ST. PETERSBURG -- Teams without a true closer sometimes have to use some unorthodox tactics to get a save. For the Indians on Monday night, the tactic was to give Rafael Perez the opportunity for a two-inning save. Perez had no trouble delivering. He turned in a seamless outing against the Rays, working two perfect innings and striking out two batters along the way to put the finishing touch on a 5-2 victory at Tropicana Field.
Not bad for 15 pitches of work. "I didn't mind it," manager Eric Wedge said, "let me tell you." Wedge wondered aloud whether it was the first time in his six-year tenure at the helm of the Indians that a reliever had a two-inning save. It wasn't. In fact, the last time it happened was right in this building. Tom Mastny had a two-inning save on Aug. 19, 2006, against the Rays. But suffice to say, it's rare in today's era of specialty relievers for a manager to send a guy out for the two-inning save on purpose. "It wasn't like [former Yankees reliever] Sparky Lyle coming out in the fourth inning and running through the ninth," Wedge said. "But we'll take it." When it comes to managing his beleaguered bullpen, Wedge has taken a liking to leaning on Perez. Though the left-handed Perez was spotty at times early this year, he has improved as the season has progressed and become, perhaps, the most reliable arm on hand. Of his last 13 appearances, 10 have been scoreless, and he's allowed just five earned runs in his last 22 1/3 innings pitched, dating back to June 20. Perez is tied for seventh among AL relievers in appearances -- with 50 -- and is ninth in innings pitched, with 54 2/3 innings. "I'm very confident in him," Wedge said. "I think he's one of the best left-handed relievers in the game. When you look at last year, he was [pitching in the] sixth, seventh and eighth. This year, it's the seventh, eighth and ninth. It's a great experience for him." Wedge isn't grooming Perez as a closer. He has said before that the Indians are better off with having a dominant lefty like Perez in a setup role, where he can give the team leverage in matchups or give them length, as was the case Monday. "He's been aggressive," Wedge said. "He puts [opposing batters] on the defensive."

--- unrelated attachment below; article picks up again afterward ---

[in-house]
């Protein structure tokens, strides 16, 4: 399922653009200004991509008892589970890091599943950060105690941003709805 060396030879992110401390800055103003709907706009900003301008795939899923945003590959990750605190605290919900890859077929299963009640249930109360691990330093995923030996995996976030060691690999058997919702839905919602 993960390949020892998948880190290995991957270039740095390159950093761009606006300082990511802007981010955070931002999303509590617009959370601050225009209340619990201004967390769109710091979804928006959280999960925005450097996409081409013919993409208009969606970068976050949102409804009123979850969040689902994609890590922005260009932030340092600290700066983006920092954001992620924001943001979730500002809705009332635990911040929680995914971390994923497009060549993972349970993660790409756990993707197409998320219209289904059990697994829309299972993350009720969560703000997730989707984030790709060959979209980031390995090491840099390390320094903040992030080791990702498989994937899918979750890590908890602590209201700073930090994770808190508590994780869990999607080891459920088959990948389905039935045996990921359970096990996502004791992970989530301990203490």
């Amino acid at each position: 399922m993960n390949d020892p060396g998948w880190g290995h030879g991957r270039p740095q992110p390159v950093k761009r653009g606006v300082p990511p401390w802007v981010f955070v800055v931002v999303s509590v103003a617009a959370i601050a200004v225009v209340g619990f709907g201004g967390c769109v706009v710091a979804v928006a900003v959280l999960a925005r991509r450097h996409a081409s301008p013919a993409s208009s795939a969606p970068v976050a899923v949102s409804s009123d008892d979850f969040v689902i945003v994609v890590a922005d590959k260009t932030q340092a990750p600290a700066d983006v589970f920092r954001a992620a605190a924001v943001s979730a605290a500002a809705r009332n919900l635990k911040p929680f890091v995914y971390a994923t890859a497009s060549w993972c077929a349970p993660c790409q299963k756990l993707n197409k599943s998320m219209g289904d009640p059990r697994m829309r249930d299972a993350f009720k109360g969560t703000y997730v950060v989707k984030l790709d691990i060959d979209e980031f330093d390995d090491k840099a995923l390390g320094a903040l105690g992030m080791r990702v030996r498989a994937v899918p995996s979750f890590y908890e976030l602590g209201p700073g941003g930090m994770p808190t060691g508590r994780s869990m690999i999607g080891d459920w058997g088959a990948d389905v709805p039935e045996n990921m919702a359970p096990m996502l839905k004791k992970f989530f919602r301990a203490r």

Anthony Castrovince is a reporter for MLB.com. This story was not subject to the approval of Major League Baseball or its clubs.